Berkeley officials discuss budget reallocation, protesting in virtual town hall

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Ariel Hayat/File

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Berkeley City Manager Dee Williams-Ridley discussed Berkeley Police Department funding reallocation as well as safe protesting in a virtual town hall Thursday.

Williams-Ridley was joined by Berkeley health officer Dr. Lisa Hernandez and BPD Chief Andrew Greenwood in answering questions from the public.

Hernandez advised that protestors wear masks, rely on signage over shouting and singing, practice social distancing and get tested for COVID-19 after attending each demonstration. Residents can now make appointments at two free testing sites. They do not have to show symptoms to qualify.

“There’s two pandemics that we’re dealing with right now,” Hernandez said during the livestream. “There’s the COVID-19 pandemic that we hope will end — we have a cure soon. The epidemic of racism is one that we will continue to have to work on, and they’re intertwined.”

Many questions were directed toward Greenwood, including those about BPD officer training, community trust and potential budget reforms.

According to Greenwood, BPD officers currently undergo training in procedural justice and mindfulness-based stress reduction and meditation. Greenwood said community engagement and creating a diverse department are necessary to develop community-oriented policing practices.

Greenwood also apologized for his comments during Tuesday’s virtual City Council meeting that said firearms could be used to manage protestors as a crowd dispersal technique.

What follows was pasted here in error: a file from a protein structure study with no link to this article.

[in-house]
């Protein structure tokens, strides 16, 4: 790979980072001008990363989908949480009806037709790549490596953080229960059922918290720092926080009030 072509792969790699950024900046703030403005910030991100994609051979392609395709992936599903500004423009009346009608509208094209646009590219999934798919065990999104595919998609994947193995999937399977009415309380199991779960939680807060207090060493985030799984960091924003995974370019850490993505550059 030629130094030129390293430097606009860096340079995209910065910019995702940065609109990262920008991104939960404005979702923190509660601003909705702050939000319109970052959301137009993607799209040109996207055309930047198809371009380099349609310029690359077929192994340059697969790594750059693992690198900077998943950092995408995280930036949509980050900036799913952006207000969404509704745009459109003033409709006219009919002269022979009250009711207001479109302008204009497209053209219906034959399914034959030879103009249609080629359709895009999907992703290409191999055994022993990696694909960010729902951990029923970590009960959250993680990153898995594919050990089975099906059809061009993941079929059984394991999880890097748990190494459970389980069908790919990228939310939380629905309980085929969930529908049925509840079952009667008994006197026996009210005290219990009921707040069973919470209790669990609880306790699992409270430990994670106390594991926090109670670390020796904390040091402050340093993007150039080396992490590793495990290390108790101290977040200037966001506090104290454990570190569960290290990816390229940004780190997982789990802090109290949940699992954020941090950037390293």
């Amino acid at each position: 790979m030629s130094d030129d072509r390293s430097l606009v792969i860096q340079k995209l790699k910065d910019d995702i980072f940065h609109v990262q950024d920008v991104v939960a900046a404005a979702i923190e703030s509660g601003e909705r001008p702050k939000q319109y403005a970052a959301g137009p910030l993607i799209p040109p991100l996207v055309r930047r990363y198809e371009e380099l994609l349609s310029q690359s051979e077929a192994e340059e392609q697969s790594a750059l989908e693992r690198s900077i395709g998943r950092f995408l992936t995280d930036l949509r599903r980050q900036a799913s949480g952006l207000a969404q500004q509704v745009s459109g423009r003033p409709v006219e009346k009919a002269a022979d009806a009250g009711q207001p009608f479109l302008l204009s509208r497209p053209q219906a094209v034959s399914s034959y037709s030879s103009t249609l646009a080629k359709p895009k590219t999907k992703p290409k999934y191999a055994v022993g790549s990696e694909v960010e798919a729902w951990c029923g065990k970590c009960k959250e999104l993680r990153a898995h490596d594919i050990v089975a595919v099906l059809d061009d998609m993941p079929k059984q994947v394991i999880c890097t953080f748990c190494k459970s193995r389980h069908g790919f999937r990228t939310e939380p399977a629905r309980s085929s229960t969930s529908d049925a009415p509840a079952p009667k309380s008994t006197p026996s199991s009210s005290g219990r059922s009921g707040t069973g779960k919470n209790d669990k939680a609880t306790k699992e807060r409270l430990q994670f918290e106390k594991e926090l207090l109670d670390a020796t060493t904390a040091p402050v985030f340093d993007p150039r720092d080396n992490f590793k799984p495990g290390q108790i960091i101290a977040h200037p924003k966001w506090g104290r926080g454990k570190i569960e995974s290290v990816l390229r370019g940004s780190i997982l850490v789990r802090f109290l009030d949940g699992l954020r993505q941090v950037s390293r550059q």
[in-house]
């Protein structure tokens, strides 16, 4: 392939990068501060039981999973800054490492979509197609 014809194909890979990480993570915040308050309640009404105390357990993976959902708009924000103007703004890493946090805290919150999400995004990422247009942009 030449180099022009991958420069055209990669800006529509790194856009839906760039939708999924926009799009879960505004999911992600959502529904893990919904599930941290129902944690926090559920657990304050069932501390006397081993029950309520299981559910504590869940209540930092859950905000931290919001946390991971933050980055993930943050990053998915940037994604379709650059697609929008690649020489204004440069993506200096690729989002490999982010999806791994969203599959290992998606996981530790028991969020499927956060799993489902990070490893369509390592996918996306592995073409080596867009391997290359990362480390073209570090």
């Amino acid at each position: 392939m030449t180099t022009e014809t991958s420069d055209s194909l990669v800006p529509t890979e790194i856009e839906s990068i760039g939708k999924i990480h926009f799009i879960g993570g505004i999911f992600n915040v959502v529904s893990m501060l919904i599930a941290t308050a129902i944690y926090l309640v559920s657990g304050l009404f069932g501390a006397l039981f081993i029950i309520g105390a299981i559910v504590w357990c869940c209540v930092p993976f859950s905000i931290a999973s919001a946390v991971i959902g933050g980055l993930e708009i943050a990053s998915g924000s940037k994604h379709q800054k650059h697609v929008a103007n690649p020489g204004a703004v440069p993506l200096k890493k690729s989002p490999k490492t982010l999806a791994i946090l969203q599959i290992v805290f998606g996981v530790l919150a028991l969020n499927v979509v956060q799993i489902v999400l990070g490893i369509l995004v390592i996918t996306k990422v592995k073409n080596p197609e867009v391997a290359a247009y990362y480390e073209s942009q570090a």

According to Greenwood, the day-to-day demands on BPD officers result in a “challenging” environment. He added that BPD receives more than 200 calls per day. While some are crime-related, many are issues of poverty, drug addiction and mental illness.

“If we can offload some of those issues, if we can reallocate resources to make our community safer, then that is what our folks want to do,” Greenwood said during the event.

Williams-Ridley echoed the need to support mental health, homelessness and youth development programs, but stressed the need for careful and collaborative solutions.

“I’m not going to run with scissors and start cutting and cutting. I’m going to be intentional to effect what our community needs with us,” Williams-Ridley said of the BPD budget at the meeting. “I need all corners of Berkeley to be at the table with us in helping us make these decisions.”

While Berkeley Mayor Jesse Arreguín later confirmed the city’s intent to divert some funding from policing to other social services, Williams-Ridley said a series of forums will be organized throughout the Berkeley community to encourage open dialogue on this shift.

Contact Victoria Stafford at [email protected] and follow her on Twitter at @VictoriaStaffrd